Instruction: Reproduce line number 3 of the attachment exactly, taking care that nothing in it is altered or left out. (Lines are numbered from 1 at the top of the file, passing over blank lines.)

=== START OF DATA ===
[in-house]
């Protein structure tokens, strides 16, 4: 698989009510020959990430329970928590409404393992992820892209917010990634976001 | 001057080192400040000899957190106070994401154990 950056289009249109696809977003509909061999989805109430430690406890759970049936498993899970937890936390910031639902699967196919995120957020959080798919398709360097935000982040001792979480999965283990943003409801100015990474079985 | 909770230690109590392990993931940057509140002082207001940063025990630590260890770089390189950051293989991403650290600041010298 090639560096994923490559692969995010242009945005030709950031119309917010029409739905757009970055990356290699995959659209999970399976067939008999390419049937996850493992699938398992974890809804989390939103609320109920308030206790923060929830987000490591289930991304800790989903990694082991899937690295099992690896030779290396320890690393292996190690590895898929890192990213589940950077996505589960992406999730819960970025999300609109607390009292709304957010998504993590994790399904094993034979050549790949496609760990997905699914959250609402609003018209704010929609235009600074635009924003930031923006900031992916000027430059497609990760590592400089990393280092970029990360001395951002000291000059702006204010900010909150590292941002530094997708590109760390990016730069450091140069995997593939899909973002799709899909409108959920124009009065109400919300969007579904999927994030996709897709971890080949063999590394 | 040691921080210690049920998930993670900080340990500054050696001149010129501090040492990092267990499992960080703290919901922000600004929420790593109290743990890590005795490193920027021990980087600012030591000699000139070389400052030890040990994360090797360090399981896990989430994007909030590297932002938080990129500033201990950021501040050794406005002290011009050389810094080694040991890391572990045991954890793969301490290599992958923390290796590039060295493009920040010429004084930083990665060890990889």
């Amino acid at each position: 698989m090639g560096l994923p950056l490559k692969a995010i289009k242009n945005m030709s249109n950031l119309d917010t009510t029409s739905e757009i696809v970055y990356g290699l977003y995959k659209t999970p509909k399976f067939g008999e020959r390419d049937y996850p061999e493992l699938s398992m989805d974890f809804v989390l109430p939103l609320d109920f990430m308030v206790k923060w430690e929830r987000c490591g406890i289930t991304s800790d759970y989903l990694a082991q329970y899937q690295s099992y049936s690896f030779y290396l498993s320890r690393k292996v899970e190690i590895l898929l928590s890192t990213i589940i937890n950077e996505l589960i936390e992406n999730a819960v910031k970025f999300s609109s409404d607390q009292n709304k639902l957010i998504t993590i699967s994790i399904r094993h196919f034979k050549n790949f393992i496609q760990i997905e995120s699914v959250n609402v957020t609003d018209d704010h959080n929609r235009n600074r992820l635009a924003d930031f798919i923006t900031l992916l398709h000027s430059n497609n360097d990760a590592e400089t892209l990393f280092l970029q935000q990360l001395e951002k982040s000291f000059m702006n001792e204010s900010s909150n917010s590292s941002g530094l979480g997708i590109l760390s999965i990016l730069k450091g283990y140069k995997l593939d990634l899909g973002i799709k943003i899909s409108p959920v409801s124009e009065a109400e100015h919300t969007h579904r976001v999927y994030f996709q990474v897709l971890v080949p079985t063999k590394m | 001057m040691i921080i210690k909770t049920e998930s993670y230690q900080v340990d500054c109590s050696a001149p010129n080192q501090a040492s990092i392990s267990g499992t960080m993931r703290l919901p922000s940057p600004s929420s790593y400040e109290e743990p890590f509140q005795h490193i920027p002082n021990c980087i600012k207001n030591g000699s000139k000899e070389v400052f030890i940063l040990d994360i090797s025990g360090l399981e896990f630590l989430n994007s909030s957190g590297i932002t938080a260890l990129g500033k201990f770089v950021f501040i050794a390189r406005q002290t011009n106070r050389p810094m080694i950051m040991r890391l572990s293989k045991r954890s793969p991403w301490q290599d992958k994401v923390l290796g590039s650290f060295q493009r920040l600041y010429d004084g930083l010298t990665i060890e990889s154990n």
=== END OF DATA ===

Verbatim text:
């Amino acid at each position: 698989m090639g560096l994923p950056l490559k692969a995010i289009k242009n945005m030709s249109n950031l119309d917010t009510t029409s739905e757009i696809v970055y990356g290699l977003y995959k659209t999970p509909k399976f067939g008999e020959r390419d049937y996850p061999e493992l699938s398992m989805d974890f809804v989390l109430p939103l609320d109920f990430m308030v206790k923060w430690e929830r987000c490591g406890i289930t991304s800790d759970y989903l990694a082991q329970y899937q690295s099992y049936s690896f030779y290396l498993s320890r690393k292996v899970e190690i590895l898929l928590s890192t990213i589940i937890n950077e996505l589960i936390e992406n999730a819960v910031k970025f999300s609109s409404d607390q009292n709304k639902l957010i998504t993590i699967s994790i399904r094993h196919f034979k050549n790949f393992i496609q760990i997905e995120s699914v959250n609402v957020t609003d018209d704010h959080n929609r235009n600074r992820l635009a924003d930031f798919i923006t900031l992916l398709h000027s430059n497609n360097d990760a590592e400089t892209l990393f280092l970029q935000q990360l001395e951002k982040s000291f000059m702006n001792e204010s900010s909150n917010s590292s941002g530094l979480g997708i590109l760390s999965i990016l730069k450091g283990y140069k995997l593939d990634l899909g973002i799709k943003i899909s409108p959920v409801s124009e009065a109400e100015h919300t969007h579904r976001v999927y994030f996709q990474v897709l971890v080949p079985t063999k590394m | 001057m040691i921080i210690k909770t049920e998930s993670y230690q900080v340990d500054c109590s050696a001149p010129n080192q501090a040492s990092i392990s267990g499992t960080m993931r703290l919901p922000s940057p600004s929420s790593y400040e109290e743990p890590f509140q005795h490193i920027p002082n021990c980087i600012k207001n030591g000699s000139k000899e070389v400052f030890i940063l040990d994360i090797s025990g360090l399981e896990f630590l989430n994007s909030s957190g590297i932002t938080a260890l990129g500033k201990f770089v950021f501040i050794a390189r406005q002290t011009n106070r050389p810094m080694i950051m040991r890391l572990s293989k045991r954890s793969p991403w301490q290599d992958k994401v923390l290796g590039s650290f060295q493009r920040l600041y010429d004084g930083l010298t990665i060890e990889s154990n």